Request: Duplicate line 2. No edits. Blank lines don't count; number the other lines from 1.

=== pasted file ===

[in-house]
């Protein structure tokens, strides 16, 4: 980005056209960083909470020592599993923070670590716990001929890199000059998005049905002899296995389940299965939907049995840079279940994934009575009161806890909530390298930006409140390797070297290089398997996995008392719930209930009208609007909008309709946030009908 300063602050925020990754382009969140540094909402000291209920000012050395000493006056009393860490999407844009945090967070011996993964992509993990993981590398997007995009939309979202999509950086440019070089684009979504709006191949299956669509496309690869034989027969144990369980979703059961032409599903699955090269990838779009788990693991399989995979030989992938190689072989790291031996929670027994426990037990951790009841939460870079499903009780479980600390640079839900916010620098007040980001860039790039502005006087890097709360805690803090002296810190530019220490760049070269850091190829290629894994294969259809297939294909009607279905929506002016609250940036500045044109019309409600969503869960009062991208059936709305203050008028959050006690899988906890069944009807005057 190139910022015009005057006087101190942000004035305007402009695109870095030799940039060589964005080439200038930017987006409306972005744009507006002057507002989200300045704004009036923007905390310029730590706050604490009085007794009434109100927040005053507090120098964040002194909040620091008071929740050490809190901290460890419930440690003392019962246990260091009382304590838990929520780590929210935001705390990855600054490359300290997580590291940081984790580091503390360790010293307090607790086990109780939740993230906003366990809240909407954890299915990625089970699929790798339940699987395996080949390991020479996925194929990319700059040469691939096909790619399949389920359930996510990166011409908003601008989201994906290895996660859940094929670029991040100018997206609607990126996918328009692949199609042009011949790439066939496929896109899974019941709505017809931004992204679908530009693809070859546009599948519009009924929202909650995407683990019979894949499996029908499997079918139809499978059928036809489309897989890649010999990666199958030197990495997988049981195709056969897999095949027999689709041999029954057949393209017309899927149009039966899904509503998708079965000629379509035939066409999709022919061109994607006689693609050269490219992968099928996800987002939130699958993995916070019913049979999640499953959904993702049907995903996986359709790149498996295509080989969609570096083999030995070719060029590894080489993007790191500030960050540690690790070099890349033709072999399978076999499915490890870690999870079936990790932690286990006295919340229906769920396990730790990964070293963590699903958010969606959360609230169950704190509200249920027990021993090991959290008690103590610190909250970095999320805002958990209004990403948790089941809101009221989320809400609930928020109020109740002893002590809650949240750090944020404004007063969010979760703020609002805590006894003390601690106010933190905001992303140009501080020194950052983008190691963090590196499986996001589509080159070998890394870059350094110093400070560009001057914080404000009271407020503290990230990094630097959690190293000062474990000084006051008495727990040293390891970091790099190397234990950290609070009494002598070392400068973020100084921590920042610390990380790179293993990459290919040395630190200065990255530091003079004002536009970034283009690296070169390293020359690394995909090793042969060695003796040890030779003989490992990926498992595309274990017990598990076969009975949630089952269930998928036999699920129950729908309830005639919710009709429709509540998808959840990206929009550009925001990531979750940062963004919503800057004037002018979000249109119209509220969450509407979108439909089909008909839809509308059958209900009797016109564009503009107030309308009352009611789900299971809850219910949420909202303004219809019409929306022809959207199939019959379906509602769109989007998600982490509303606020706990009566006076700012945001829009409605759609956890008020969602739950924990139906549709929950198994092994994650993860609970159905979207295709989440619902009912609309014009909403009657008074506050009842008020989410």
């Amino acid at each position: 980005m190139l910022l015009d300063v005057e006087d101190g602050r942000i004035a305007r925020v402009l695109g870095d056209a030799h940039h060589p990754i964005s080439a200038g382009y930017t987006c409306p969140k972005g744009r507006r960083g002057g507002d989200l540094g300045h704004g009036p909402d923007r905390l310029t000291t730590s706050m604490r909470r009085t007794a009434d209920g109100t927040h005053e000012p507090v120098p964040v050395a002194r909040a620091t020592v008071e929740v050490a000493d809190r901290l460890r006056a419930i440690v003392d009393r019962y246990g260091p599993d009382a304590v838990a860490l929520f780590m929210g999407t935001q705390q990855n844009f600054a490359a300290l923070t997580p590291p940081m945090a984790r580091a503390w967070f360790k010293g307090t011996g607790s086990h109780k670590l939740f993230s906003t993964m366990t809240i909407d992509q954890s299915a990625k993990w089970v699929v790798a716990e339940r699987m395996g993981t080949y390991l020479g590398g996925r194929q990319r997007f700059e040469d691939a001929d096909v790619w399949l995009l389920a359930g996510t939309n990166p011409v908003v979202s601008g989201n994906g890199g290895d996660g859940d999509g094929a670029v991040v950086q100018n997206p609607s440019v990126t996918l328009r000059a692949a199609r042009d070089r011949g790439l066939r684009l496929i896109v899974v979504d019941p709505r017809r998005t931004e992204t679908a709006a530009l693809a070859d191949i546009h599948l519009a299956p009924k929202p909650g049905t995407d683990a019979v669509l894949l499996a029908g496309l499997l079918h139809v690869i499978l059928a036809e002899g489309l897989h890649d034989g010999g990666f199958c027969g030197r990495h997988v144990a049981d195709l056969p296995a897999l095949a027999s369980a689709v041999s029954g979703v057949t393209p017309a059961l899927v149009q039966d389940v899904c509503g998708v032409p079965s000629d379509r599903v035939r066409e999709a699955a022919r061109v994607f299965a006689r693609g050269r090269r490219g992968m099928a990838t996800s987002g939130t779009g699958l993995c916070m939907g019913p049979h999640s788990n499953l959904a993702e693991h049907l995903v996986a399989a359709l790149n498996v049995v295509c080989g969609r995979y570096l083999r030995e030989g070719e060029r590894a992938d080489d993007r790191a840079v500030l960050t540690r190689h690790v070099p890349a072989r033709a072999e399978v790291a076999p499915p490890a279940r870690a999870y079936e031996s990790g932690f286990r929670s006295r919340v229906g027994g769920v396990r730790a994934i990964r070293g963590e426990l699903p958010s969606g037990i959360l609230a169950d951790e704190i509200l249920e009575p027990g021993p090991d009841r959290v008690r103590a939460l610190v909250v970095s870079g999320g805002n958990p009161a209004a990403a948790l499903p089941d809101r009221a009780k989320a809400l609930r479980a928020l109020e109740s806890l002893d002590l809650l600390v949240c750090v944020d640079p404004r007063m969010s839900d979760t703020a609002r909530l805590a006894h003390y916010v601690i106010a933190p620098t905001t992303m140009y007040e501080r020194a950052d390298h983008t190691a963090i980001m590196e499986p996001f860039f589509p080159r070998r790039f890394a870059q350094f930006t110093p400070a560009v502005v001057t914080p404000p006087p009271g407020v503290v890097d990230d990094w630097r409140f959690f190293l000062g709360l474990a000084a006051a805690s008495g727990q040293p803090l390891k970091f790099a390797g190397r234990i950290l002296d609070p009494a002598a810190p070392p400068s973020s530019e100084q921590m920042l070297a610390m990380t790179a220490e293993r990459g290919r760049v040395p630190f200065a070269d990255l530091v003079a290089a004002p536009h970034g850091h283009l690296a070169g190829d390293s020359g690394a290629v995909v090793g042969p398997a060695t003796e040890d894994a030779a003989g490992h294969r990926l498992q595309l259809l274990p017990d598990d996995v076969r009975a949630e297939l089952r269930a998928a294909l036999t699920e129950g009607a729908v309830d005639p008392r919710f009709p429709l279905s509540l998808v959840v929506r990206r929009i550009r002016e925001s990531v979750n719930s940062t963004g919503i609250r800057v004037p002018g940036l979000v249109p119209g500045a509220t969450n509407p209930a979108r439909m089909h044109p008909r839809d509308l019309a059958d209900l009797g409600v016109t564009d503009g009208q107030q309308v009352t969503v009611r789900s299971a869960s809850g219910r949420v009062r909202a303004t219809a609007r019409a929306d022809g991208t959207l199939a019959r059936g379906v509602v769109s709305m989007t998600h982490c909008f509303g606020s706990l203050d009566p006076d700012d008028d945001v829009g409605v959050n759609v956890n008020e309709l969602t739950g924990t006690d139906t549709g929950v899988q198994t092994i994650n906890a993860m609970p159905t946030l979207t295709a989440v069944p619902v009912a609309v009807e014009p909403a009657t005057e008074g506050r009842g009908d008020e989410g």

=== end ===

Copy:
């Protein structure tokens, strides 16, 4: 980005056209960083909470020592599993923070670590716990001929890199000059998005049905002899296995389940299965939907049995840079279940994934009575009161806890909530390298930006409140390797070297290089398997996995008392719930209930009208609007909008309709946030009908 300063602050925020990754382009969140540094909402000291209920000012050395000493006056009393860490999407844009945090967070011996993964992509993990993981590398997007995009939309979202999509950086440019070089684009979504709006191949299956669509496309690869034989027969144990369980979703059961032409599903699955090269990838779009788990693991399989995979030989992938190689072989790291031996929670027994426990037990951790009841939460870079499903009780479980600390640079839900916010620098007040980001860039790039502005006087890097709360805690803090002296810190530019220490760049070269850091190829290629894994294969259809297939294909009607279905929506002016609250940036500045044109019309409600969503869960009062991208059936709305203050008028959050006690899988906890069944009807005057 190139910022015009005057006087101190942000004035305007402009695109870095030799940039060589964005080439200038930017987006409306972005744009507006002057507002989200300045704004009036923007905390310029730590706050604490009085007794009434109100927040005053507090120098964040002194909040620091008071929740050490809190901290460890419930440690003392019962246990260091009382304590838990929520780590929210935001705390990855600054490359300290997580590291940081984790580091503390360790010293307090607790086990109780939740993230906003366990809240909407954890299915990625089970699929790798339940699987395996080949390991020479996925194929990319700059040469691939096909790619399949389920359930996510990166011409908003601008989201994906290895996660859940094929670029991040100018997206609607990126996918328009692949199609042009011949790439066939496929896109899974019941709505017809931004992204679908530009693809070859546009599948519009009924929202909650995407683990019979894949499996029908499997079918139809499978059928036809489309897989890649010999990666199958030197990495997988049981195709056969897999095949027999689709041999029954057949393209017309899927149009039966899904509503998708079965000629379509035939066409999709022919061109994607006689693609050269490219992968099928996800987002939130699958993995916070019913049979999640499953959904993702049907995903996986359709790149498996295509080989969609570096083999030995070719060029590894080489993007790191500030960050540690690790070099890349033709072999399978076999499915490890870690999870079936990790932690286990006295919340229906769920396990730790990964070293963590699903958010969606959360609230169950704190509200249920027990021993090991959290008690103590610190909250970095999320805002958990209004990403948790089941809101009221989320809400609930928020109020109740002893002590809650949240750090944020404004007063969010979760703020609002805590006894003390601690106010933190905001992303140009501080020194950052983008190691963090590196499986996001589509080159070998890394870059350094110093400070560009001057914080404000009271407020503290990230990094630097959690190293000062474990000084006051008495727990040293390891970091790099190397234990950290609070009494002598070392400068973020100084921590920042610390990380790179293993990459290919040395630190200065990255530091003079004002536009970034283009690296070169390293020359690394995909090793042969060695003796040890030779003989490992990926498992595309274990017990598990076969009975949630089952269930998928036999699920129950729908309830005639919710009709429709509540998808959840990206929009550009925001990531979750940062963004919503800057004037002018979000249109119209509220969450509407979108439909089909008909839809509308059958209900009797016109564009503009107030309308009352009611789900299971809850219910949420909202303004219809019409929306022809959207199939019959379906509602769109989007998600982490509303606020706990009566006076700012945001829009409605759609956890008020969602739950924990139906549709929950198994092994994650993860609970159905979207295709989440619902009912609309014009909403009657008074506050009842008020989410």